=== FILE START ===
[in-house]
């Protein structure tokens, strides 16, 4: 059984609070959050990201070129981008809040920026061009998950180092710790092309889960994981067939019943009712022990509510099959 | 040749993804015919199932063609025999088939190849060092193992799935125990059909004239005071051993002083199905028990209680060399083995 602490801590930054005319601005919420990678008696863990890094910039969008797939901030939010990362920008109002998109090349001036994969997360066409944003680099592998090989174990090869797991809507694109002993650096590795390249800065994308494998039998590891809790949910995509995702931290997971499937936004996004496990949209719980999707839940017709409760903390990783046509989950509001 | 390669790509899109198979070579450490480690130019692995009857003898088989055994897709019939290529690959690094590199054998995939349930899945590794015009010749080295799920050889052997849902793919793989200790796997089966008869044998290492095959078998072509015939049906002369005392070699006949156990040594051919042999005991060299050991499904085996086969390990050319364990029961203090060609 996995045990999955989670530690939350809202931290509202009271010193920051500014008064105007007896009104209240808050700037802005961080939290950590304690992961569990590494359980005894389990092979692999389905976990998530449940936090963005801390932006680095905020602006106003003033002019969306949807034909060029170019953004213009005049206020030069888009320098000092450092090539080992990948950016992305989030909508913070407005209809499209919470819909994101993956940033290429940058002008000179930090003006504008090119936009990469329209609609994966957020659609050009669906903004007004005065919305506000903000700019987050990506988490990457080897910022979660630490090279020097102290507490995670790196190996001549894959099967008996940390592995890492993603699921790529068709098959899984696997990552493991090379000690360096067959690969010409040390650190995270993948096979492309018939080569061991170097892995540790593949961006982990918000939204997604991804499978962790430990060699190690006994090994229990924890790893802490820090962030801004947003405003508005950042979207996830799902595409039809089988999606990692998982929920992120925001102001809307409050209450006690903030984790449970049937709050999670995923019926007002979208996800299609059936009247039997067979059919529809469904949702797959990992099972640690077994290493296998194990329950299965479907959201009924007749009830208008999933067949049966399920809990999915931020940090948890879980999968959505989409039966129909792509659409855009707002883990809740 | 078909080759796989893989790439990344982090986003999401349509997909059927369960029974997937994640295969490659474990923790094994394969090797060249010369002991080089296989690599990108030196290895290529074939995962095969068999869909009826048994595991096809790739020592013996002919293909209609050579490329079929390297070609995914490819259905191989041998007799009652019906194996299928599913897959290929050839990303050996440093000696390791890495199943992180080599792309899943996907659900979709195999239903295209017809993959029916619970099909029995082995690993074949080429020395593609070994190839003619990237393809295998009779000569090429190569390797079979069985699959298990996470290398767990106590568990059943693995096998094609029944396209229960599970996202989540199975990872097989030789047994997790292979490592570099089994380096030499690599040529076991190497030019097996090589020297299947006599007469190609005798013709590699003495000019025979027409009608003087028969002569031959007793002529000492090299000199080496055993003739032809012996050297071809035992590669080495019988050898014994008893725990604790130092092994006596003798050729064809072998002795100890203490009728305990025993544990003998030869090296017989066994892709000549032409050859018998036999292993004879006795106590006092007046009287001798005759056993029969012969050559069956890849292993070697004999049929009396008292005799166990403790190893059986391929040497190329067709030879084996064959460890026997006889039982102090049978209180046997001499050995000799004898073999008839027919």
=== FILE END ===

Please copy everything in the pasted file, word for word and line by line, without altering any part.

[in-house]
């Protein structure tokens, strides 16, 4: 059984609070959050990201070129981008809040920026061009998950180092710790092309889960994981067939019943009712022990509510099959 | 040749993804015919199932063609025999088939190849060092193992799935125990059909004239005071051993002083199905028990209680060399083995 602490801590930054005319601005919420990678008696863990890094910039969008797939901030939010990362920008109002998109090349001036994969997360066409944003680099592998090989174990090869797991809507694109002993650096590795390249800065994308494998039998590891809790949910995509995702931290997971499937936004996004496990949209719980999707839940017709409760903390990783046509989950509001 | 390669790509899109198979070579450490480690130019692995009857003898088989055994897709019939290529690959690094590199054998995939349930899945590794015009010749080295799920050889052997849902793919793989200790796997089966008869044998290492095959078998072509015939049906002369005392070699006949156990040594051919042999005991060299050991499904085996086969390990050319364990029961203090060609 996995045990999955989670530690939350809202931290509202009271010193920051500014008064105007007896009104209240808050700037802005961080939290950590304690992961569990590494359980005894389990092979692999389905976990998530449940936090963005801390932006680095905020602006106003003033002019969306949807034909060029170019953004213009005049206020030069888009320098000092450092090539080992990948950016992305989030909508913070407005209809499209919470819909994101993956940033290429940058002008000179930090003006504008090119936009990469329209609609994966957020659609050009669906903004007004005065919305506000903000700019987050990506988490990457080897910022979660630490090279020097102290507490995670790196190996001549894959099967008996940390592995890492993603699921790529068709098959899984696997990552493991090379000690360096067959690969010409040390650190995270993948096979492309018939080569061991170097892995540790593949961006982990918000939204997604991804499978962790430990060699190690006994090994229990924890790893802490820090962030801004947003405003508005950042979207996830799902595409039809089988999606990692998982929920992120925001102001809307409050209450006690903030984790449970049937709050999670995923019926007002979208996800299609059936009247039997067979059919529809469904949702797959990992099972640690077994290493296998194990329950299965479907959201009924007749009830208008999933067949049966399920809990999915931020940090948890879980999968959505989409039966129909792509659409855009707002883990809740 | 078909080759796989893989790439990344982090986003999401349509997909059927369960029974997937994640295969490659474990923790094994394969090797060249010369002991080089296989690599990108030196290895290529074939995962095969068999869909009826048994595991096809790739020592013996002919293909209609050579490329079929390297070609995914490819259905191989041998007799009652019906194996299928599913897959290929050839990303050996440093000696390791890495199943992180080599792309899943996907659900979709195999239903295209017809993959029916619970099909029995082995690993074949080429020395593609070994190839003619990237393809295998009779000569090429190569390797079979069985699959298990996470290398767990106590568990059943693995096998094609029944396209229960599970996202989540199975990872097989030789047994997790292979490592570099089994380096030499690599040529076991190497030019097996090589020297299947006599007469190609005798013709590699003495000019025979027409009608003087028969002569031959007793002529000492090299000199080496055993003739032809012996050297071809035992590669080495019988050898014994008893725990604790130092092994006596003798050729064809072998002795100890203490009728305990025993544990003998030869090296017989066994892709000549032409050859018998036999292993004879006795106590006092007046009287001798005759056993029969012969050559069956890849292993070697004999049929009396008292005799166990403790190893059986391929040497190329067709030879084996064959460890026997006889039982102090049978209180046997001499050995000799004898073999008839027919």